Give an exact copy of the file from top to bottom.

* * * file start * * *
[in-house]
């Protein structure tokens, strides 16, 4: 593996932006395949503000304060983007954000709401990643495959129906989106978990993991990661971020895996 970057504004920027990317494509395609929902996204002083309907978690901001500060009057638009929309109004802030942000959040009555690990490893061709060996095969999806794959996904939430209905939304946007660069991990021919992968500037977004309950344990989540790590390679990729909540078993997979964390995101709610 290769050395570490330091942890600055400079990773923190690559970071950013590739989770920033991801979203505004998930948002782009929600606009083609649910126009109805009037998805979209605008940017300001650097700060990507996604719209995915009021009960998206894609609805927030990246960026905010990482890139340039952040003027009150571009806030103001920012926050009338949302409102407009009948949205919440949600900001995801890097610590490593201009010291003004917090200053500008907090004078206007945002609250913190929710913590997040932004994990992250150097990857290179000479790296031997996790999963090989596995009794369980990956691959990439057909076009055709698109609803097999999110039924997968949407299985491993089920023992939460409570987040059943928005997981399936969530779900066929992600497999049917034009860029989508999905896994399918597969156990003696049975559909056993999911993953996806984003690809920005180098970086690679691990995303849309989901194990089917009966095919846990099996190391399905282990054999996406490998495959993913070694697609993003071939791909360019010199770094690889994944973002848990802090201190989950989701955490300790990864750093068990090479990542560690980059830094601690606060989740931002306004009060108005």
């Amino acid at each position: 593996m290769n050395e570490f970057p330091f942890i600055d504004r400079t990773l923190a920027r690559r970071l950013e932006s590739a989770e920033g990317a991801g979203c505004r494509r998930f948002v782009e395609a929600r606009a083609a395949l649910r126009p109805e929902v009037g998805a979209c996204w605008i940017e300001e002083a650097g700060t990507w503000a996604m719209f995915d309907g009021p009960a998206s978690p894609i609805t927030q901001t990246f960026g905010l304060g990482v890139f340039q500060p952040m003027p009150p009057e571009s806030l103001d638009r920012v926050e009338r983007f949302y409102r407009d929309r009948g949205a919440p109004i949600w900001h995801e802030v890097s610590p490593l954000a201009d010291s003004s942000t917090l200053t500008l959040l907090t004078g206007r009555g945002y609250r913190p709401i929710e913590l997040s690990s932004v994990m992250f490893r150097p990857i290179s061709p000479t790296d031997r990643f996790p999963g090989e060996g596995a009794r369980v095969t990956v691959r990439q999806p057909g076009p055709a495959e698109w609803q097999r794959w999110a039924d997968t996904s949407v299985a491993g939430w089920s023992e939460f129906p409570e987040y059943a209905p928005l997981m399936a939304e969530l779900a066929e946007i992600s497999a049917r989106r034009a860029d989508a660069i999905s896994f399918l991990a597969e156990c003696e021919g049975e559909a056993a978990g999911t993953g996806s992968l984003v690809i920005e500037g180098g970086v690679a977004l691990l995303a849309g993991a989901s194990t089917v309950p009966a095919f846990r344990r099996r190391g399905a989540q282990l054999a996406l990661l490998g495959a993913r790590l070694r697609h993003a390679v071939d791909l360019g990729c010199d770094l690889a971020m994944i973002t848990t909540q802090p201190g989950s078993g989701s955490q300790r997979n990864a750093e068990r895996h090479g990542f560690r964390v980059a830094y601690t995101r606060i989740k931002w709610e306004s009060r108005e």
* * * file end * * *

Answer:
[in-house]
């Protein structure tokens, strides 16, 4: 593996932006395949503000304060983007954000709401990643495959129906989106978990993991990661971020895996 970057504004920027990317494509395609929902996204002083309907978690901001500060009057638009929309109004802030942000959040009555690990490893061709060996095969999806794959996904939430209905939304946007660069991990021919992968500037977004309950344990989540790590390679990729909540078993997979964390995101709610 290769050395570490330091942890600055400079990773923190690559970071950013590739989770920033991801979203505004998930948002782009929600606009083609649910126009109805009037998805979209605008940017300001650097700060990507996604719209995915009021009960998206894609609805927030990246960026905010990482890139340039952040003027009150571009806030103001920012926050009338949302409102407009009948949205919440949600900001995801890097610590490593201009010291003004917090200053500008907090004078206007945002609250913190929710913590997040932004994990992250150097990857290179000479790296031997996790999963090989596995009794369980990956691959990439057909076009055709698109609803097999999110039924997968949407299985491993089920023992939460409570987040059943928005997981399936969530779900066929992600497999049917034009860029989508999905896994399918597969156990003696049975559909056993999911993953996806984003690809920005180098970086690679691990995303849309989901194990089917009966095919846990099996190391399905282990054999996406490998495959993913070694697609993003071939791909360019010199770094690889994944973002848990802090201190989950989701955490300790990864750093068990090479990542560690980059830094601690606060989740931002306004009060108005």
């Amino acid at each position: 593996m290769n050395e570490f970057p330091f942890i600055d504004r400079t990773l923190a920027r690559r970071l950013e932006s590739a989770e920033g990317a991801g979203c505004r494509r998930f948002v782009e395609a929600r606009a083609a395949l649910r126009p109805e929902v009037g998805a979209c996204w605008i940017e300001e002083a650097g700060t990507w503000a996604m719209f995915d309907g009021p009960a998206s978690p894609i609805t927030q901001t990246f960026g905010l304060g990482v890139f340039q500060p952040m003027p009150p009057e571009s806030l103001d638009r920012v926050e009338r983007f949302y409102r407009d929309r009948g949205a919440p109004i949600w900001h995801e802030v890097s610590p490593l954000a201009d010291s003004s942000t917090l200053t500008l959040l907090t004078g206007r009555g945002y609250r913190p709401i929710e913590l997040s690990s932004v994990m992250f490893r150097p990857i290179s061709p000479t790296d031997r990643f996790p999963g090989e060996g596995a009794r369980v095969t990956v691959r990439q999806p057909g076009p055709a495959e698109w609803q097999r794959w999110a039924d997968t996904s949407v299985a491993g939430w089920s023992e939460f129906p409570e987040y059943a209905p928005l997981m399936a939304e969530l779900a066929e946007i992600s497999a049917r989106r034009a860029d989508a660069i999905s896994f399918l991990a597969e156990c003696e021919g049975e559909a056993a978990g999911t993953g996806s992968l984003v690809i920005e500037g180098g970086v690679a977004l691990l995303a849309g993991a989901s194990t089917v309950p009966a095919f846990r344990r099996r190391g399905a989540q282990l054999a996406l990661l490998g495959a993913r790590l070694r697609h993003a390679v071939d791909l360019g990729c010199d770094l690889a971020m994944i973002t848990t909540q802090p201190g989950s078993g989701s955490q300790r997979n990864a750093e068990r895996h090479g990542f560690r964390v980059a830094y601690t995101r606060i989740k931002w709610e306004s009060r108005e």